“If you notice one or more signs of heat stroke, call for an ambulance and contact a physician immediately.”
Boys Town, NE (PRWEB) June 21, 2012
Boys Town today announced strategies to protect children from heat stroke. The national child and healthcare organization, started over 90 years ago, is a leader in parenting advice. As the summer days heat up, it is important for parents to monitor a child's outdoor activities in order to avoid heat-related illnesses. When the temperature rises, a child is likely to sweat excessively and lose a lot of water. The signs of heat stroke include:
1. A fever of at least 104°F
2. Unconsciousness or delirium and child may or may not be sweating
3. Flushed skin that is hot to the touch
4. Fast heart rate
5. Nausea and vomiting
“If you notice one or more signs of heat stroke, call for an ambulance and contact a physician immediately,” said Dr. Kelli Shidler, Boys Town Pediatrician. “It is essential that you cool your child down right away by moving them to a cool place, sponging the skin with cool water or ice packs and fanning their body.”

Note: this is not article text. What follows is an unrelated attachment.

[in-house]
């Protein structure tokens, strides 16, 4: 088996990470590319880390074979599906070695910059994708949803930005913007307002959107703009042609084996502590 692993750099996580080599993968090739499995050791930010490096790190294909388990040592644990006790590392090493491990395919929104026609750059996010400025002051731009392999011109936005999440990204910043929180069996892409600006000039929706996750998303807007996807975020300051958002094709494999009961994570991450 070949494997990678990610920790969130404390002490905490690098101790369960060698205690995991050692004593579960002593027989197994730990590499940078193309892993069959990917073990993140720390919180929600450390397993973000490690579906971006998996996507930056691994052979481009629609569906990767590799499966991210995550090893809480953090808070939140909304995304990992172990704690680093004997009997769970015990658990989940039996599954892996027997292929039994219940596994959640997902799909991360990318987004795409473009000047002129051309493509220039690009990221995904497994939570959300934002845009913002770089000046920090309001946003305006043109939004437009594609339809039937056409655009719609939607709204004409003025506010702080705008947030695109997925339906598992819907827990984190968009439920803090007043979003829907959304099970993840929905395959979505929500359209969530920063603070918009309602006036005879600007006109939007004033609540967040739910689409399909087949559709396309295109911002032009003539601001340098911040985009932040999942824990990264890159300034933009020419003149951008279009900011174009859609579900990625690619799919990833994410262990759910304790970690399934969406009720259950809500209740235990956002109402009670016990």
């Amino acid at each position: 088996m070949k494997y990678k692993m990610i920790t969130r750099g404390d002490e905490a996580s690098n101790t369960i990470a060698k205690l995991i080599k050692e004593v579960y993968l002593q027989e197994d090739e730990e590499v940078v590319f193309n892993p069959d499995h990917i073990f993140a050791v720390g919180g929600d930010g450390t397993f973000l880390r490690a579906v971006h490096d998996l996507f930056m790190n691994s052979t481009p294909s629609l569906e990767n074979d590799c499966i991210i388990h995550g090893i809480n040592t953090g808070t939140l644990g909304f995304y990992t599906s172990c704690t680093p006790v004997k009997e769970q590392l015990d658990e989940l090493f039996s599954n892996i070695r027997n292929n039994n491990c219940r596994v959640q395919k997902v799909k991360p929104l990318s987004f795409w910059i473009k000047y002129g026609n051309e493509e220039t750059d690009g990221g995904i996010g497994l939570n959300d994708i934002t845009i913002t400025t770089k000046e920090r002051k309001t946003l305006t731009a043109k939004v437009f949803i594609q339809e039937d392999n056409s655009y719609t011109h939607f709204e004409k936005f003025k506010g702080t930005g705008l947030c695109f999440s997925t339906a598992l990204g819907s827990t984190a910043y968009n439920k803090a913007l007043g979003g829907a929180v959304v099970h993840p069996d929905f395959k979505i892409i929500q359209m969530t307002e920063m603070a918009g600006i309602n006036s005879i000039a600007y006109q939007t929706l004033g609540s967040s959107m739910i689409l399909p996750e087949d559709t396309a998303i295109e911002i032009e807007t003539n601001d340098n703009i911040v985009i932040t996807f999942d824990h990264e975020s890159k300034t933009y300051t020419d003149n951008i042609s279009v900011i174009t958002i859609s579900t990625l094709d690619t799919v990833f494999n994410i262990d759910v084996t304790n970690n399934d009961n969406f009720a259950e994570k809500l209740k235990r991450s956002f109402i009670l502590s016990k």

Heat exhaustion is not as serious as heat stroke, but still requires medical attention. Symptoms include: pale skin, sweating, dizziness, fainting and weakness.
With heat exhaustion, the child may or may not have a fever. In the event of heat exhaustion, have the child lie down in a cool place and encourage him to drink a cold glass of water every 15 minutes until he feels better.
Boys Town counsels families and schools across the country on best parenting, health and discipline practices. You can find more information on this topic at: http://www.boystownpediatrics.org/healtharticles/illnessandinjuryarticles/Pages/HeatStroke.aspx
The Boys Town National Hotline also offers free advice to parents 24/7. Call 1-800-448-3000.
About Boys Town
Nationally, Boys Town has been a beacon of hope for America’s children and families through its life-changing youth care and health care programs for more than 90 years. In 2011, Boys Town’s Integrated Continuum of youth care and health care programs impacted more than 500,000 children and families across America. This includes those who received services from Boys Town’s residential programs as well as those served by the many varied programs that comprise the Boys Town Integrated Continuum of Child and Family Services, including In-Home Family Services, health care services provided by Boys Town National Research Hospital and the Boys Town National Hotline.